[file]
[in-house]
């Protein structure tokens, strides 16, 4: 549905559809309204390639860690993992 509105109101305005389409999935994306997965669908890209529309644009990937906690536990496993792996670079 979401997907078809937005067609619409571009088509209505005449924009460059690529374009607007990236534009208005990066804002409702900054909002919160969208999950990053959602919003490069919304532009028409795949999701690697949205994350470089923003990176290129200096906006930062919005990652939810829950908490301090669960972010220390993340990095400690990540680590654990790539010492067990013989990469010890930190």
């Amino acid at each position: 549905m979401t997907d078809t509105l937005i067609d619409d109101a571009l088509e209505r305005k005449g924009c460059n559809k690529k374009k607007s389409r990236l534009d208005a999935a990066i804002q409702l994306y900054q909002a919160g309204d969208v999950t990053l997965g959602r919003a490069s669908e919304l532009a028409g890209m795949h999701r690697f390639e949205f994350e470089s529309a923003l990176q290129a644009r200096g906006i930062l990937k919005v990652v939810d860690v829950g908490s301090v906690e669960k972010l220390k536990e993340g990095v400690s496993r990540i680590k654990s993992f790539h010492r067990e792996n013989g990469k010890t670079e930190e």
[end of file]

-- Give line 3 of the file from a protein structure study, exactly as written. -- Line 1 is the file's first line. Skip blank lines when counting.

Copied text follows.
């Amino acid at each position: 549905m979401t997907d078809t509105l937005i067609d619409d109101a571009l088509e209505r305005k005449g924009c460059n559809k690529k374009k607007s389409r990236l534009d208005a999935a990066i804002q409702l994306y900054q909002a919160g309204d969208v999950t990053l997965g959602r919003a490069s669908e919304l532009a028409g890209m795949h999701r690697f390639e949205f994350e470089s529309a923003l990176q290129a644009r200096g906006i930062l990937k919005v990652v939810d860690v829950g908490s301090v906690e669960k972010l220390k536990e993340g990095v400690s496993r990540i680590k654990s993992f790539h010492r067990e792996n013989g990469k010890t670079e930190e």